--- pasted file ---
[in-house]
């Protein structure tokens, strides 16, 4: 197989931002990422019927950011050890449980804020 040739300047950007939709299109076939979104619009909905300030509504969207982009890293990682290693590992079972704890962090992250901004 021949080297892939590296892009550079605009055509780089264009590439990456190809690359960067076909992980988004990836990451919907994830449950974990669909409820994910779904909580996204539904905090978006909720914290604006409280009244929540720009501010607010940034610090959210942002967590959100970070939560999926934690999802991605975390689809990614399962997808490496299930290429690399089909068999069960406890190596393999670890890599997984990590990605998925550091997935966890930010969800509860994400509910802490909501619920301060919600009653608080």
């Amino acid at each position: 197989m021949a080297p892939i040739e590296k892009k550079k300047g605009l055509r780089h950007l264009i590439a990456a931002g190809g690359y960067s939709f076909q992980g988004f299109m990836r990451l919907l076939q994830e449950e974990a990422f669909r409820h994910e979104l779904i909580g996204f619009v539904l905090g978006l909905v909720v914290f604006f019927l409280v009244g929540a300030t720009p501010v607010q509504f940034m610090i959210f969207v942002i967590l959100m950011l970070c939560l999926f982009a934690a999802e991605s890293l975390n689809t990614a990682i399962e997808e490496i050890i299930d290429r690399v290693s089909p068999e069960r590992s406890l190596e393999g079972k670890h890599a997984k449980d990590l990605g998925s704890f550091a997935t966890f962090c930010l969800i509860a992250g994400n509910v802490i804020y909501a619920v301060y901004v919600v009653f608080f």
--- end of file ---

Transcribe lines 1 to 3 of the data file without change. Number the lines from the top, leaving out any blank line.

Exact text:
[in-house]
């Protein structure tokens, strides 16, 4: 197989931002990422019927950011050890449980804020 040739300047950007939709299109076939979104619009909905300030509504969207982009890293990682290693590992079972704890962090992250901004 021949080297892939590296892009550079605009055509780089264009590439990456190809690359960067076909992980988004990836990451919907994830449950974990669909409820994910779904909580996204539904905090978006909720914290604006409280009244929540720009501010607010940034610090959210942002967590959100970070939560999926934690999802991605975390689809990614399962997808490496299930290429690399089909068999069960406890190596393999670890890599997984990590990605998925550091997935966890930010969800509860994400509910802490909501619920301060919600009653608080």
């Amino acid at each position: 197989m021949a080297p892939i040739e590296k892009k550079k300047g605009l055509r780089h950007l264009i590439a990456a931002g190809g690359y960067s939709f076909q992980g988004f299109m990836r990451l919907l076939q994830e449950e974990a990422f669909r409820h994910e979104l779904i909580g996204f619009v539904l905090g978006l909905v909720v914290f604006f019927l409280v009244g929540a300030t720009p501010v607010q509504f940034m610090i959210f969207v942002i967590l959100m950011l970070c939560l999926f982009a934690a999802e991605s890293l975390n689809t990614a990682i399962e997808e490496i050890i299930d290429r690399v290693s089909p068999e069960r590992s406890l190596e393999g079972k670890h890599a997984k449980d990590l990605g998925s704890f550091a997935t966890f962090c930010l969800i509860a992250g994400n509910v802490i804020y909501a619920v301060y901004v919600v009653f608080f």